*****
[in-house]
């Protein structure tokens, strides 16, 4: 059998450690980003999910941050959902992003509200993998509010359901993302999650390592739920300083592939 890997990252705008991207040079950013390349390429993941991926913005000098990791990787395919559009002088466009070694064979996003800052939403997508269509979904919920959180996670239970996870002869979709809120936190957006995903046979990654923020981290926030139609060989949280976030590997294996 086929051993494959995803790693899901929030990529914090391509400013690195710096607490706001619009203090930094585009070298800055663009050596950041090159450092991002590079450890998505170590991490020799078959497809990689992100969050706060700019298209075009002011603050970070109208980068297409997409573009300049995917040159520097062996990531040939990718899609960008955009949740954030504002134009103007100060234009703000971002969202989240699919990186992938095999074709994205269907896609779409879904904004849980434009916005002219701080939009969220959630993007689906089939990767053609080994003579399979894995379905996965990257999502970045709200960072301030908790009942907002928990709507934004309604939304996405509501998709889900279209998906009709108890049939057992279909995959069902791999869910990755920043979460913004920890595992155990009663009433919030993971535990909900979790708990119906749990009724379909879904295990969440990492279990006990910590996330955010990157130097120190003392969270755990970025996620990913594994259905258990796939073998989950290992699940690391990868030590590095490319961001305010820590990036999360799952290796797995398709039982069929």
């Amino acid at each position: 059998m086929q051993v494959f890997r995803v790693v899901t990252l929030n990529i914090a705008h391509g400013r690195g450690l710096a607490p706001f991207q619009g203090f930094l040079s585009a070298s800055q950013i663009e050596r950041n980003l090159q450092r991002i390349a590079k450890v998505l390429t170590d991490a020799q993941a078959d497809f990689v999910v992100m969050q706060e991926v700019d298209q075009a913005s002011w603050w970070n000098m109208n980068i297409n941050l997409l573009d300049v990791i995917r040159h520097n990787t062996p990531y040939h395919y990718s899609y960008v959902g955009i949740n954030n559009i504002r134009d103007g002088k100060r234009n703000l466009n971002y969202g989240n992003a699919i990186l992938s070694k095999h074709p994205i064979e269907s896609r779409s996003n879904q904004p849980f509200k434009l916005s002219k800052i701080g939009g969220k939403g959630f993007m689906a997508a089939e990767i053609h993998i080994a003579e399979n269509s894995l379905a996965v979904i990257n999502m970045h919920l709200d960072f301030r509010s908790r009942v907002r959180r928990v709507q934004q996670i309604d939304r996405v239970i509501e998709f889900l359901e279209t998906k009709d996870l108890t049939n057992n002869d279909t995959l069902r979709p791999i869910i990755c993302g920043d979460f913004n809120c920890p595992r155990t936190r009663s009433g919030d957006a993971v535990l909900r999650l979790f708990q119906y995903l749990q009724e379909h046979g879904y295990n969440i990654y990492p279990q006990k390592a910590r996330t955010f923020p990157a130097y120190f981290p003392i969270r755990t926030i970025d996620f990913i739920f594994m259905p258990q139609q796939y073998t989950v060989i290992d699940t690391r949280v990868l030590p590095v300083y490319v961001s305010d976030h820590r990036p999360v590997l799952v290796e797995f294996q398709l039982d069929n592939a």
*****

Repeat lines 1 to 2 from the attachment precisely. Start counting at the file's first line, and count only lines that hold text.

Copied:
[in-house]
């Protein structure tokens, strides 16, 4: 059998450690980003999910941050959902992003509200993998509010359901993302999650390592739920300083592939 890997990252705008991207040079950013390349390429993941991926913005000098990791990787395919559009002088466009070694064979996003800052939403997508269509979904919920959180996670239970996870002869979709809120936190957006995903046979990654923020981290926030139609060989949280976030590997294996 086929051993494959995803790693899901929030990529914090391509400013690195710096607490706001619009203090930094585009070298800055663009050596950041090159450092991002590079450890998505170590991490020799078959497809990689992100969050706060700019298209075009002011603050970070109208980068297409997409573009300049995917040159520097062996990531040939990718899609960008955009949740954030504002134009103007100060234009703000971002969202989240699919990186992938095999074709994205269907896609779409879904904004849980434009916005002219701080939009969220959630993007689906089939990767053609080994003579399979894995379905996965990257999502970045709200960072301030908790009942907002928990709507934004309604939304996405509501998709889900279209998906009709108890049939057992279909995959069902791999869910990755920043979460913004920890595992155990009663009433919030993971535990909900979790708990119906749990009724379909879904295990969440990492279990006990910590996330955010990157130097120190003392969270755990970025996620990913594994259905258990796939073998989950290992699940690391990868030590590095490319961001305010820590990036999360799952290796797995398709039982069929």